Sex offender released in Arlington
James Patrick Buckley, a convicted Level 3 Sex Offender, was released from custody on December 10 and has moved to the 17400 block of SR 530 in Arlington.
Buckley is 50-years-old and has previously been convicted of first degree child molestation. He has been known to go by one of several aliases, including Travis Barhartt/Barnhartt, James Kelly, and Kevin McCollister/McColletster.
Additional information about Buckley can be found on the Sheriff's Office "Offender Search".
According to official records, Buckley pled guilty to the Crime of Child Molestation in the first degree in Kitsap County Superior Court and was given a term of 180 months in prison. In January of 2001 Buckley sexually molested a known eight-year-old female.
Buckley was known to the family and had been over for dinner. The victim's mother had a couple of beers and passed out. She reported that she felt she had possibly been drugged as the effects of the two beers were overwhelming.
The victim was in her brother's bedroom when Buckley entered the room and began molesting the victim.
The victim was able to yell and push him away. Buckley was contacted by police and admitted his crime. In 1981 when Buckley was 17 years of age he was convicted of Lewd and Lascivious Acts with a Child under 14 years of age.
Buckley states he and friends were drinking in a park when he confronted an unknown female who was approximately 10 years old and pulled down her pants and states that he may have touched her.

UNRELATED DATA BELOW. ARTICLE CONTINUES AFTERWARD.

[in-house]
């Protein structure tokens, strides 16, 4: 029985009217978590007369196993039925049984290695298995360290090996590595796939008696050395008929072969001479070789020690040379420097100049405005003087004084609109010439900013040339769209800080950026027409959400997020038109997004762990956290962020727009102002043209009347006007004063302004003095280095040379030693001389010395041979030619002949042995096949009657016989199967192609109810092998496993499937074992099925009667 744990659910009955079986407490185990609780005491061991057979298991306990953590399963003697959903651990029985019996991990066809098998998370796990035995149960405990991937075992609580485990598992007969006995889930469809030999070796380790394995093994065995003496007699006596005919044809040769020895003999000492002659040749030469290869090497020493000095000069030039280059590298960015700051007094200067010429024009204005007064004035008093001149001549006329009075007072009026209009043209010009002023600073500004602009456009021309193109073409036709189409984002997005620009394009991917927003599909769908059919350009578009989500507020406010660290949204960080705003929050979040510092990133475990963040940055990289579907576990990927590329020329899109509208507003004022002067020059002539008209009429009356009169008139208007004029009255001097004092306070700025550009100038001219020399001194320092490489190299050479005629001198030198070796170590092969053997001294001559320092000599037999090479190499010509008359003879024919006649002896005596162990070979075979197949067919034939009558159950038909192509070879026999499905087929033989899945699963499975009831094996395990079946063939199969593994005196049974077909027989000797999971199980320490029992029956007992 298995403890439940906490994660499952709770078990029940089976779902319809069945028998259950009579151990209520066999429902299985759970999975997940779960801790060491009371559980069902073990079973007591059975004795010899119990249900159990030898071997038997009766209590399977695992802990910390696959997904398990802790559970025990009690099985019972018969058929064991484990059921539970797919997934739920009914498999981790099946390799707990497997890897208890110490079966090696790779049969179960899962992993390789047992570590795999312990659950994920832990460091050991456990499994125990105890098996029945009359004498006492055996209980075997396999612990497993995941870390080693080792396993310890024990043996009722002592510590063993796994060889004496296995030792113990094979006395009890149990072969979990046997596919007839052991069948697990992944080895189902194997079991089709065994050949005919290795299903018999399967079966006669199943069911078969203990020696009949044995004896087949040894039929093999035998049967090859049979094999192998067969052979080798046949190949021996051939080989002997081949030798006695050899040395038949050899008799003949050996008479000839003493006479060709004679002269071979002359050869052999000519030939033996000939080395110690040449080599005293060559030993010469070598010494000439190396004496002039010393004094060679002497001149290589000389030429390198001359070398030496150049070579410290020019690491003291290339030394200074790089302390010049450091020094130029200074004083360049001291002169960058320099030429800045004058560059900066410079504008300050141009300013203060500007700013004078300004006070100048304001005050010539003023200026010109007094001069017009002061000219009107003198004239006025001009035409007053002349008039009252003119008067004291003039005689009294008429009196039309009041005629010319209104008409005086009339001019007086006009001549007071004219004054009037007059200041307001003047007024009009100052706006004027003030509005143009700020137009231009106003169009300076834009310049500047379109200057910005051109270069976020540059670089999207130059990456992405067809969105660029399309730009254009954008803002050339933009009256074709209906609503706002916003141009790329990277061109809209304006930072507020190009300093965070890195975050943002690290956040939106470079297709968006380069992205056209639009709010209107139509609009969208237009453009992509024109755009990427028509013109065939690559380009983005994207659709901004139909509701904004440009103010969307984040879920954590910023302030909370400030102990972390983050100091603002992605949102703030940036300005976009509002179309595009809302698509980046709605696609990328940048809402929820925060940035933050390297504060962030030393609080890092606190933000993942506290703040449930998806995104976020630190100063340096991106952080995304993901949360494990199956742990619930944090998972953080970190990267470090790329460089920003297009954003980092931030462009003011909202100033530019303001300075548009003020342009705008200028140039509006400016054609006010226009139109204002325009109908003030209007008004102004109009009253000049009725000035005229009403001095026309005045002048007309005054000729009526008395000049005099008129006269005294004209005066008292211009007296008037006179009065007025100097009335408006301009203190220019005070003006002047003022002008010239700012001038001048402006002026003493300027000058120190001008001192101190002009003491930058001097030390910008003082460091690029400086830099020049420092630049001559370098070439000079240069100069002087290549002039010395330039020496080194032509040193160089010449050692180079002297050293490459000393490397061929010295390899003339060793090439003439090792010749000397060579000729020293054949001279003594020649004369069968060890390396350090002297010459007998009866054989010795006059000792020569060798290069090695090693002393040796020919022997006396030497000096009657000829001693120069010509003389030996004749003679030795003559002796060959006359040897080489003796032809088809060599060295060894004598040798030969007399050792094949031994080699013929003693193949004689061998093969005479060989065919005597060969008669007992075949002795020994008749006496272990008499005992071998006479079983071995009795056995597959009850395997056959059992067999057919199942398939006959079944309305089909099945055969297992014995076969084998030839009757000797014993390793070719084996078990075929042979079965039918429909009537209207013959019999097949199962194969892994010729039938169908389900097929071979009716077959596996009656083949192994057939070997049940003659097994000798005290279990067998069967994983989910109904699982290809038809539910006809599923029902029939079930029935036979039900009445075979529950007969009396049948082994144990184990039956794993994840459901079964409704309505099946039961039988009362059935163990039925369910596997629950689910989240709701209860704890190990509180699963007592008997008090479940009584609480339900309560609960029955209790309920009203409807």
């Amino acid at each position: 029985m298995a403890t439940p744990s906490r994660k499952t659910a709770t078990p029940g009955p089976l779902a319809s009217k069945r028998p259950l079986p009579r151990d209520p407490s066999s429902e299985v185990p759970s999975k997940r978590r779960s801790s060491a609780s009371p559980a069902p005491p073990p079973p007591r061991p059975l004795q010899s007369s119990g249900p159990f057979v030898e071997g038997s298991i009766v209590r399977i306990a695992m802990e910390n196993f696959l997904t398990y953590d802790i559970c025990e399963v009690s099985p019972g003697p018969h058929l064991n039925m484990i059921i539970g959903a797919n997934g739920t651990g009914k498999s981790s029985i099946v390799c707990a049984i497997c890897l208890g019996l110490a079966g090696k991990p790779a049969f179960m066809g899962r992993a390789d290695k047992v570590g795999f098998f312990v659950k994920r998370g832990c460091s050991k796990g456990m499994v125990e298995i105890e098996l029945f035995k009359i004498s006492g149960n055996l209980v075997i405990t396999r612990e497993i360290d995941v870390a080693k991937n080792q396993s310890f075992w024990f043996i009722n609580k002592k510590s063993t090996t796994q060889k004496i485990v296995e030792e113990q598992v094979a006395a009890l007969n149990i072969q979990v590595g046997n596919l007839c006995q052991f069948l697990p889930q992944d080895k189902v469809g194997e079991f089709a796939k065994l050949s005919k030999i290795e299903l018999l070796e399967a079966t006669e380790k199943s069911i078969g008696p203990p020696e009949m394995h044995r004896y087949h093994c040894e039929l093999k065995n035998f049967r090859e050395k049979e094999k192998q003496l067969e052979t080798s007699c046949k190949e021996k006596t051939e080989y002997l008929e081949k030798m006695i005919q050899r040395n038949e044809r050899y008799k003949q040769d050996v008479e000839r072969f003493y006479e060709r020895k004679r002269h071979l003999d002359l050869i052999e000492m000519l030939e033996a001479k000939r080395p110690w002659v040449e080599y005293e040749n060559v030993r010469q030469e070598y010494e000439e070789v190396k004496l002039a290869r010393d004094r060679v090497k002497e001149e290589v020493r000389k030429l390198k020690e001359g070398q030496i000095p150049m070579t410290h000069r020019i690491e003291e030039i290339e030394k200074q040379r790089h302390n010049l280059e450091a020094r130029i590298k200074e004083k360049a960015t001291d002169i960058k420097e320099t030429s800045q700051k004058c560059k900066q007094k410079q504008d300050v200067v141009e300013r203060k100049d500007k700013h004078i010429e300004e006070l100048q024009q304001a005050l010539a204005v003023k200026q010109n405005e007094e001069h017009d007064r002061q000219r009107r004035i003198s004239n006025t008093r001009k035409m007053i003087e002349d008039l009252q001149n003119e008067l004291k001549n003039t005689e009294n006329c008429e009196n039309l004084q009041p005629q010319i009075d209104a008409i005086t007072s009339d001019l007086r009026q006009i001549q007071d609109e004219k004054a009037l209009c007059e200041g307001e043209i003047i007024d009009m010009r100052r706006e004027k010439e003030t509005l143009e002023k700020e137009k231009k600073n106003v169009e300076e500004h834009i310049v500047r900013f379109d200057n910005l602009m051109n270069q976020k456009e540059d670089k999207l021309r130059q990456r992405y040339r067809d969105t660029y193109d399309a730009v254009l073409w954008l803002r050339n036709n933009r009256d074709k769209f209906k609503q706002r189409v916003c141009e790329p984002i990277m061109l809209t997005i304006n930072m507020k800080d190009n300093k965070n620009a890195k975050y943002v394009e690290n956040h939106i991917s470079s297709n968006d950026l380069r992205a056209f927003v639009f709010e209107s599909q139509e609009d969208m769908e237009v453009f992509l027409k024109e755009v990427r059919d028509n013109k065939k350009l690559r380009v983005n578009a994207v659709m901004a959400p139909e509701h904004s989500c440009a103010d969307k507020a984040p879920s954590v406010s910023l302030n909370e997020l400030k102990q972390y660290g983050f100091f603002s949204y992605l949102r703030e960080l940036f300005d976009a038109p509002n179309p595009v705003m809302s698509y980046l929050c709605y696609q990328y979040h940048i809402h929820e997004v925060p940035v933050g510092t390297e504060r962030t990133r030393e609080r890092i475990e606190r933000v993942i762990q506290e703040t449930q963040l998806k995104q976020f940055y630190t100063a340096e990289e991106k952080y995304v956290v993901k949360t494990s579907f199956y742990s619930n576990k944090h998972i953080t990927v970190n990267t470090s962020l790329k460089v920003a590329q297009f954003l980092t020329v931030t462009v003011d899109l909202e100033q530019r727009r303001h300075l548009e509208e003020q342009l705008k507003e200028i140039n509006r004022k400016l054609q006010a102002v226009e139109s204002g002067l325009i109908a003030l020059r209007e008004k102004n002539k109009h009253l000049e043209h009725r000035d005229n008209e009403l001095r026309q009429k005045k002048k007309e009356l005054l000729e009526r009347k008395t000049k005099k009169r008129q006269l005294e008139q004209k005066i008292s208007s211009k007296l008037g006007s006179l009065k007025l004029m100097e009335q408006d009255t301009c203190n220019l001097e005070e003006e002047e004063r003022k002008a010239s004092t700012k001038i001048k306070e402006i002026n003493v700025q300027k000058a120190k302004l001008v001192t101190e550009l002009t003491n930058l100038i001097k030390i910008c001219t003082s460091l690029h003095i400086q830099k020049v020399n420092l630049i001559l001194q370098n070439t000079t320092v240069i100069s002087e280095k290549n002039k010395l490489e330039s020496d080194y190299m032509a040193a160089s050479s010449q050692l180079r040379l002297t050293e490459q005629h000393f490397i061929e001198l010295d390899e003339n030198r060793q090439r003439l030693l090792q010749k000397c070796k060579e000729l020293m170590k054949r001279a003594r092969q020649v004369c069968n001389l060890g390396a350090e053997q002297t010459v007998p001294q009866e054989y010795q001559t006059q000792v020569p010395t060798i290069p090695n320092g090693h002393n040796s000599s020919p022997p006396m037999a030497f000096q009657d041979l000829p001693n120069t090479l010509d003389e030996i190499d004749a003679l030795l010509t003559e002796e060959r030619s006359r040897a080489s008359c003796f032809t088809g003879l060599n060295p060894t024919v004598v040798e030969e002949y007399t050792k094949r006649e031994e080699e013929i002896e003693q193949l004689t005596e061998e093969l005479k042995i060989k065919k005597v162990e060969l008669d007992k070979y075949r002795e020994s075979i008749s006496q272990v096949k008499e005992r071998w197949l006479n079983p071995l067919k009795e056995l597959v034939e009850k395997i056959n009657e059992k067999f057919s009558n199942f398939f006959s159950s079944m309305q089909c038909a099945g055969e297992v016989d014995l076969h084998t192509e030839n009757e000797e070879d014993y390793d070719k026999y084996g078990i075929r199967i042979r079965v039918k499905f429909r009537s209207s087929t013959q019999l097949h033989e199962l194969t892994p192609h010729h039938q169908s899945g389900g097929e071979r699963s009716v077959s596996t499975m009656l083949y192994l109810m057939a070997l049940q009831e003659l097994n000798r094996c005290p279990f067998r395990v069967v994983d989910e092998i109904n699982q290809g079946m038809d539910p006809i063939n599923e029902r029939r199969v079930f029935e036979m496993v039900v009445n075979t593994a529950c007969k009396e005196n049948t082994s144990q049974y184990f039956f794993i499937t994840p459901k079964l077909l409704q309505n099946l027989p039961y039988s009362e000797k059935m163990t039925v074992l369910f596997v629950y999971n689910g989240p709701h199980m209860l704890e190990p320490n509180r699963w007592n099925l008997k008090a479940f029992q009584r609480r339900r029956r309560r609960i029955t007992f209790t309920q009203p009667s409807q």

He was committed to the California Youth Authority for 3 years, which was suspended and served 11 months confinement and 3 year's probation. Buckley declined to attend Sex Offender treatment while in prison. Buckley is on active supervision with the Marysville Office of the Department of Corrections. 360-658-2150.
Sex offenders have always lived in our communities; but it was not until passage of the community protection act of 1990 (which mandates Sex Offender registration) that law enforcement even knew where they were living. In many cases, law enforcement is not able to share that information with you. Citizen abuse of this information to threaten, intimidate or harass registered sex offenders will not be tolerated. Further, such abuse could potentially end law enforcement's ability to do community notifications. We believe the only person who wins if community notification ends is the Sex Offender, since sex offenders drive their power through secrecy.